Communicate your science ! ... Super seminar slides

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    The author is at the School of

    Biological Sciences, Room 2.205, Stopford

    Building, Oxford Road, Manchester,

    UK Ml3 9PT.

    Bernard S. Brown

    Its your first research talk. Youve spent months doing the work and weeks writing the talk, and at last youre nearly ready. Although you found writing the talk not too difficult, there was one aspect that perplexed you - the slides. You felt that you ought to have some slides and you were told that youd have to design and prepare them yourself. But, little advice was given. Fortunately, your department has a photocopier that can copy directly onto acetate sheets for an overhead projector (OHP), so you decide to use that. You photo- copy some nice-looking graphs, a couple of impressive-looking tables and a diagram or two. You also type and photocopy some summaries. So, now you are ready.

    Your audience files in and you begin. As your talk proceeds, you ignore the puzzled looks and the cran- ing necks as detailed slide after slide is flashed before the audience. Finally, you finish and cannot understand the

    stunned silence or the lack of ques- tions. Did I do something wrong?, you ask yourself.

    The answer is, probably, yes. Assuming that your talk was well thought out, not too long and deliv- ered clearly, in all likelihood the problem lies with the slides you used. Only too often, slides are con- sidered to be an optional extra to a talk and are prepared at the last minute, without thought for their design and content. Only too often they contain far too much infor- mation. Why not do better next time by designing some super semi- nar slides? You can use the word SLIDE to remind you of the guide- lines that apply to both ordinary projector slides and acetate sheets for overhead projectors.


    These two rules are so important that its difficult to know which of them to put first. To make impact, and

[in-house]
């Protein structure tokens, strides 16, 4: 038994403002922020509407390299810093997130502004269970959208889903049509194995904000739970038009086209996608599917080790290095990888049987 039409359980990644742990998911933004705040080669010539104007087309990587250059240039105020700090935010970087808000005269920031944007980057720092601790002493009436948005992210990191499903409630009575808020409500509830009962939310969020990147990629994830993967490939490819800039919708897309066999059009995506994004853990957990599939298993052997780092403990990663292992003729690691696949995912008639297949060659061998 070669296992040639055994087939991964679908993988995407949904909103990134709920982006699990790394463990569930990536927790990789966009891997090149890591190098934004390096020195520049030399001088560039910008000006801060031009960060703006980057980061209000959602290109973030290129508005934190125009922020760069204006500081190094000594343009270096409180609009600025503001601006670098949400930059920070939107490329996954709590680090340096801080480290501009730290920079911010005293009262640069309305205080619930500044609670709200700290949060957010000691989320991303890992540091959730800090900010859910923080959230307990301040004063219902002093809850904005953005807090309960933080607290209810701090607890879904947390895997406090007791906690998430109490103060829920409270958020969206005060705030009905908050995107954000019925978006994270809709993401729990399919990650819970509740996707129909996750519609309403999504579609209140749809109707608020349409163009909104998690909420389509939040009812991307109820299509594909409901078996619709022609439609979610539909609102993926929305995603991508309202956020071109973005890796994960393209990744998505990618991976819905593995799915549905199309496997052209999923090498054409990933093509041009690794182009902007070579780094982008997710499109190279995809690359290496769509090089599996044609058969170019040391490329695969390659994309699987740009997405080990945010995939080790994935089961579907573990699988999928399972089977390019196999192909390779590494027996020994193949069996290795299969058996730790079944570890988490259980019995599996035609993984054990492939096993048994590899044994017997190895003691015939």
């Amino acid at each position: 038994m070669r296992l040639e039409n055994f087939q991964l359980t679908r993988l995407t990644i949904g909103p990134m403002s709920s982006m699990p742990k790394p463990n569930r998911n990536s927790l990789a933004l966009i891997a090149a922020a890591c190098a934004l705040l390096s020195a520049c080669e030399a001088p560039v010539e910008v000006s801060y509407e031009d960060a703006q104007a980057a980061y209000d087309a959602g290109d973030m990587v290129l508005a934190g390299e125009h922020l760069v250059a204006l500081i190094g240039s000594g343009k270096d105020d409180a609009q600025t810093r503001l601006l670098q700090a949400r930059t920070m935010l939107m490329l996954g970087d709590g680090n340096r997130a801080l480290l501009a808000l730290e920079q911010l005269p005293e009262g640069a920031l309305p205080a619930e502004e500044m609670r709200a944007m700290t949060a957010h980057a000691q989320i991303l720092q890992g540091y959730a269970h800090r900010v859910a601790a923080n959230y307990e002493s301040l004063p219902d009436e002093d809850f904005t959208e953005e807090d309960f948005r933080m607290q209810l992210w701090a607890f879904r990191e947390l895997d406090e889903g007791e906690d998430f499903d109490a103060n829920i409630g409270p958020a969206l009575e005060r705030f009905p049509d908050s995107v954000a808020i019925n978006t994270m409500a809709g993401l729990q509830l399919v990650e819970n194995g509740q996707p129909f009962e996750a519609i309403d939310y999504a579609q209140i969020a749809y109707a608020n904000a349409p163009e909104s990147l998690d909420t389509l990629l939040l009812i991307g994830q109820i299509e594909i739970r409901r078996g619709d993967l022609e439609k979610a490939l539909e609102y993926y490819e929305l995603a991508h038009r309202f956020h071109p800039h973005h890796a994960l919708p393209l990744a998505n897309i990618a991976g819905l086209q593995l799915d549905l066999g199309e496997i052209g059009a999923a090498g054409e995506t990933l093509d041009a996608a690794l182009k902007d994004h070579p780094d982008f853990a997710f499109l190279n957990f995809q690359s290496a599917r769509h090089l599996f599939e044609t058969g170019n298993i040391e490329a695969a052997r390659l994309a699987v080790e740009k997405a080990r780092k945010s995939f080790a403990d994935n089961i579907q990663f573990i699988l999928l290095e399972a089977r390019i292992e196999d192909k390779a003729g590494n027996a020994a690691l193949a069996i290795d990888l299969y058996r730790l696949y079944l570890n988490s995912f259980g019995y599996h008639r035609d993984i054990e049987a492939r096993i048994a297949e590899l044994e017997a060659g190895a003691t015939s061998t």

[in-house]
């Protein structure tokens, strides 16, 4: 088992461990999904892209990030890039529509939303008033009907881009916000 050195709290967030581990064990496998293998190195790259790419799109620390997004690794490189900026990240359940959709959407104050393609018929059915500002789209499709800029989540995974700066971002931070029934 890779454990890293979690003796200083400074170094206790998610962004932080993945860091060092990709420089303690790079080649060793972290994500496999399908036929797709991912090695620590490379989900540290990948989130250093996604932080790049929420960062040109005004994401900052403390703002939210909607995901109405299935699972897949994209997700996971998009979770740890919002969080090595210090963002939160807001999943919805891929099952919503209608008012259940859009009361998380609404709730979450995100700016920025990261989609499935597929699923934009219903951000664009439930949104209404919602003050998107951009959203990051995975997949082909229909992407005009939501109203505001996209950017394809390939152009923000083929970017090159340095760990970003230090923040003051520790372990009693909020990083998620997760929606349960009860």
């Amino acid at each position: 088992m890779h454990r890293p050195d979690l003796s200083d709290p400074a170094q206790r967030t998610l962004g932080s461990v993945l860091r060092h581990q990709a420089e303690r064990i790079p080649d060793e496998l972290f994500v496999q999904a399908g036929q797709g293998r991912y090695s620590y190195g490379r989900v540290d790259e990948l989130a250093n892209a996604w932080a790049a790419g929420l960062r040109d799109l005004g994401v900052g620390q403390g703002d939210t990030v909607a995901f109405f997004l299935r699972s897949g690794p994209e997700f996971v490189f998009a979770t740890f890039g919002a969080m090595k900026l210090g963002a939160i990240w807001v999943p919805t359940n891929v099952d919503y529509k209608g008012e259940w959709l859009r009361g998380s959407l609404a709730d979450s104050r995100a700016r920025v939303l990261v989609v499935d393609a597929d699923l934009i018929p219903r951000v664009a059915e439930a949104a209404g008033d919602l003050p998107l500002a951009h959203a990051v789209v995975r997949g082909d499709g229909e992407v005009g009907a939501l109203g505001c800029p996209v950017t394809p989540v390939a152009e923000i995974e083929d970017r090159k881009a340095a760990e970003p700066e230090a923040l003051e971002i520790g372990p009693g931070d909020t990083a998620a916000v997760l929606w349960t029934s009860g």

FIGURE 1

    to be understood, a slide must be both simple and legible.

    Simplicity means thinking about what is going onto a slide and making it as clear and uncluttered as possible. A slide should present one idea only - but it should need you to explain what it is saying. If you were to give a talk about giving slide presentations, for example, you could show Slide 1 and say something like: Slides are not intended to tell the whole story. They summarize and make a point that you


    74 0 1996 Elsevier Science Ltd trends in CELL BIOLOGY (Vol. 6) February 1996

  • l-----l

    Story = Slides + Speaker

    The Magical Number

    Seven Plus or Minus

    / . SLIDE 3

    *Never use one slide when

    Six lines par slide, six words

    No more words than youd put on front of a T-shirt!

    then amplify and explain. The story is the slide, backed up by the speakers explanation. Then, you could show Slide 2 and say, The American psy- chologist George Miller, in a paper published in 1956, concluded that people listening to a talk were able to remember about seven pieces of infor- mation, plus or minus two. Next, addressing how much information should go onto a slide, you could show Slide 3 and say, Many rules of thumb have been devised to guide the slide maker. Here are three of them. In a presentation, divide your material into short chunks and put each chunk on its own slide. For slides containing words only, try to keep to six lines, each containing no more than six words. More graphically, you could say that you should never put more words on a slide than you could get onto the front of a T-shirt. All these statements, and others not included here, are merely guides, not holy writ!

    No matter how simple a slide is, its impact is lost if it is not legible. Legibility means both the area of slide covered and the size and style of typeface used. Remember that you only have about 2cm2 of slide, or about 700cm of OHP acetate sheet to contain your message, so dont overcrowd it. Indeed, OHP sheets carry hidden risks. They are commonly supplied in two shapes, square or oblong. The square is 10 in.